CREATING YOUR FAVORITE RPG
PART FOUR: PLAYING THE GAME
The final step in this process is of course, playing the game. Once you've chosen a game system, and modified as much or as little as you feel necessary, it's time to put all this work to use. When preparing to play, there are a few things you'll need to consider. You need to make sure the players are all familiar with the series, or basis of the game, you need to have characters created either for or by the players, and you need adventures.
GETTING THE PLAYERS FAMILIAR WITH THE SOURCE
This is hopefully, a very easy step in the process, as it is likely that most of your players will be familiar with the series you're basing the game on. If this is not the case, you need to familiarize them with the series, hopefully in a way that gets them as interested in it as you are. If you are using a television series, the easiest way to do this is to watch video tapes of the episodes which you think best represent what the series is about. If the game is based on a book, lend them the book, assuming you own a copy. If not, borrow it from the library or from a friend if possible. If the game is based on a movie, rent the movie if possible, along with the players.
If any of these methods proves to be impossible or difficult, you can write up a description of the series from your notes, or you can simply describe it to them as best as you can. This latter method is one that works well if you plan to run this game at a convention, or for a new group of players. If possible, you may be able to find magazine articles or other related types of information, such as trading cards, music soundtracks, or even calendars. Also, many popular television series and movies have all sorts of books and novelties published about them. Try to find some of these to help explain or describe the series to your players.
The next step is character creation. Depending on the style of game you plan to run, you will either need the characters from the series, pre-generated original characters, or a system that allows the players to create their own characters. If you are Playing the Series, you should have game statistics for all the central characters in the series prepared ahead of time. If your game is to be Inspired by the Series, you can either generate a set of characters yourself, or allow the players to do so themselves. If you allow the players to create their own characters, is it important that they understand the types of characters that are appropriate to the series.
Adventure design is something all gamemasters do for all their games they run, so the basics of this task are not going to be addressed here. Instead, let's take a look at some of the ideas to consider when creating adventures and stories based on your series.
Creating Appropriate Plots
Careful observation of the plots of episodes of your series will reveal the types of plots that work best within the setting of the series and with its characters. This is very important when designing adventures, for very often it is the plot, more so than the setting and characters that determines if an adventure is true to its inspiration.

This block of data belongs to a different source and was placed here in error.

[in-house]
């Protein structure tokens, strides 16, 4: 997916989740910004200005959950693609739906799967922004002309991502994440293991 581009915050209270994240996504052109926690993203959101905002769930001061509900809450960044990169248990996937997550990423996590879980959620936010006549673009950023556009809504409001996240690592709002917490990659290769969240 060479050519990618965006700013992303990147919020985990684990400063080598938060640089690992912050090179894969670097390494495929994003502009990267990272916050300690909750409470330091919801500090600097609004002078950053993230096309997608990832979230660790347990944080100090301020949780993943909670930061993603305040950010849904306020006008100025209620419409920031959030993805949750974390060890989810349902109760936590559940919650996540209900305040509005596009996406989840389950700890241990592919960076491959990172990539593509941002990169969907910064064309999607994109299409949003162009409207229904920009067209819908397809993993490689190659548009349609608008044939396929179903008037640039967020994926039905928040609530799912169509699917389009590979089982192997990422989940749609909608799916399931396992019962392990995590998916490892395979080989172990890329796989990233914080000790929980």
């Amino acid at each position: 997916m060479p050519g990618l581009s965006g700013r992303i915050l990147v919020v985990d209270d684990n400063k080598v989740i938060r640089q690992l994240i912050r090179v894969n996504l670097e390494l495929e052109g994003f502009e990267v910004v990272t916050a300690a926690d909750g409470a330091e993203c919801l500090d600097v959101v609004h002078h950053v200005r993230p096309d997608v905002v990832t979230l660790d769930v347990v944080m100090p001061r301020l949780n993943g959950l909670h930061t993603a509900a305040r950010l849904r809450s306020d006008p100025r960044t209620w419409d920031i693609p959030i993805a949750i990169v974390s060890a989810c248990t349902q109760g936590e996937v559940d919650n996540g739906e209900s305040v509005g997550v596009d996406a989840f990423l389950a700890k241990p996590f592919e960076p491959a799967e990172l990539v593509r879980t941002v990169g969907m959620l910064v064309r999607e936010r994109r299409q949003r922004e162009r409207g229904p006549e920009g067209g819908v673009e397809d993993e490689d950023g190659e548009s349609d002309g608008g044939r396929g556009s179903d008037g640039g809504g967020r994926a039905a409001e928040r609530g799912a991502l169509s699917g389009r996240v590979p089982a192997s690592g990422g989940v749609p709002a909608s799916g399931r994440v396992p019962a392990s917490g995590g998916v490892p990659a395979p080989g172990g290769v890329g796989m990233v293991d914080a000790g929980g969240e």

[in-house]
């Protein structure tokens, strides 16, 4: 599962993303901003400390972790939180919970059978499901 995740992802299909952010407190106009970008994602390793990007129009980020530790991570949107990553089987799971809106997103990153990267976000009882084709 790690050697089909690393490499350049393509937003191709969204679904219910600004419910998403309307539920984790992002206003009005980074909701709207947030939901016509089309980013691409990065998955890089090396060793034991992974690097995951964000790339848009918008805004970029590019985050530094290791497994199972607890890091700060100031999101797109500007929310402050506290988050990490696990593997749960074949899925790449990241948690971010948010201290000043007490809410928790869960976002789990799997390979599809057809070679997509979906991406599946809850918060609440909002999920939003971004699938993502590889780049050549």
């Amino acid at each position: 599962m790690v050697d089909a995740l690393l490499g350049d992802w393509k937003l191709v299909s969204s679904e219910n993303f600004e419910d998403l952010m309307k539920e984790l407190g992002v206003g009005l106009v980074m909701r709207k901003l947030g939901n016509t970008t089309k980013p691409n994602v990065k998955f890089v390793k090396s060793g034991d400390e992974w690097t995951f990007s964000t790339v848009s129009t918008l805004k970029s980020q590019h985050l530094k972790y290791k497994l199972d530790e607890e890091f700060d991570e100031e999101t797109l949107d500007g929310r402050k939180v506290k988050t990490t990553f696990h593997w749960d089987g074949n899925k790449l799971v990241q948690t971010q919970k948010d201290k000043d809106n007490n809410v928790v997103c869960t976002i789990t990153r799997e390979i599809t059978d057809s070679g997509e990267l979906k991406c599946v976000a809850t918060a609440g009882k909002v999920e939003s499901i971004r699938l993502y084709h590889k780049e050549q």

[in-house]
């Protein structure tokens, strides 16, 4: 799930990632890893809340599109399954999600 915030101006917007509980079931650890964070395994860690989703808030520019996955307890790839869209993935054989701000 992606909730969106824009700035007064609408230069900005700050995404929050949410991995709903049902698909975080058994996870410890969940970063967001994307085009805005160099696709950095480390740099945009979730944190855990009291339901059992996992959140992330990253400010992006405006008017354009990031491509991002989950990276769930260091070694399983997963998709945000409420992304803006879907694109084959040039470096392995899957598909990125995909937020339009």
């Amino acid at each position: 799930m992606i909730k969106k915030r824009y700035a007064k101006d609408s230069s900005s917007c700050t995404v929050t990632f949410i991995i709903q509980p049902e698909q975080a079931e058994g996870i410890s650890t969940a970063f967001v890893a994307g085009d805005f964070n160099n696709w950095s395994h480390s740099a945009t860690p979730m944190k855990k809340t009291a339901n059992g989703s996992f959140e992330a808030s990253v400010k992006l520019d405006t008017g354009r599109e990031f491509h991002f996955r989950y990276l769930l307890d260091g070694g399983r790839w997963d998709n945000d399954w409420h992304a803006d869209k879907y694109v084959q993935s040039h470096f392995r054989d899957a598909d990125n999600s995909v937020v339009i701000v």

For instance, if your series has been on for a number of years, there has most likely been an episode or two which did not 'feel' right to you. That is, something about them was not quite consistent with the series as you know it. If and when this happens, it is most often due to a faulty plot, or at least, ill-conceived events within the plot. This same inconsistency can also occur with inappropriate actions or dialogue from the characters, or an inconsistent description of the setting, but most often a faulty plot is to blame. It is for this reason that you should take care when observing the plots of your series. Even if you get the characters and setting just right, a poor plot can cause a story to feel wrong to the participants.
Adventure Creation Formula
One way to create adventures that are appropriate to the series is to design a system or formula for their design based on common plot elements from the series. One way to create this type of system is to analyze the plots of four or five of your favorite episodes, noting what types of events happen, and how those events progress through the story. If the series has any specific types of events that commonly occur, make a note of it. Once you have a system in place, test the system by creating a few of the original stories from the series, with your system. Don't be discouraged if you have difficulty at first. Many stories which work well in the context of a series do not translate so well to a roleplaying game.
Using Techniques and Trappings
The Techniques and Trappings of your series can be a very important tool in the creation of adventures and stories based on the series. It is these things which describe how the stories are told, and what those stories are about. This includes capturing the mood and atmosphere of the series, as well as any common themes that are important to the series. These are important ideas to keep in mind when designing adventures.
When designing adventures, refer to your notes regarding Techniques and Trappings to make sure they remain faithful to the series. It is very often a series' Techniques and Trappings that make it so interesting, whether these be the nature of the stories, such as the investigation of the paranormal on The X Files, or the cool vehicles on the Thunderbirds, or the theme of the struggle between society and the individual on The Prisoner. A series' Techniques and Trappings are what you should try to capture in your game, and the best way to do this is to include use them as a guide when creating adventures.
EPISODIC OR CAMPAIGN PLAY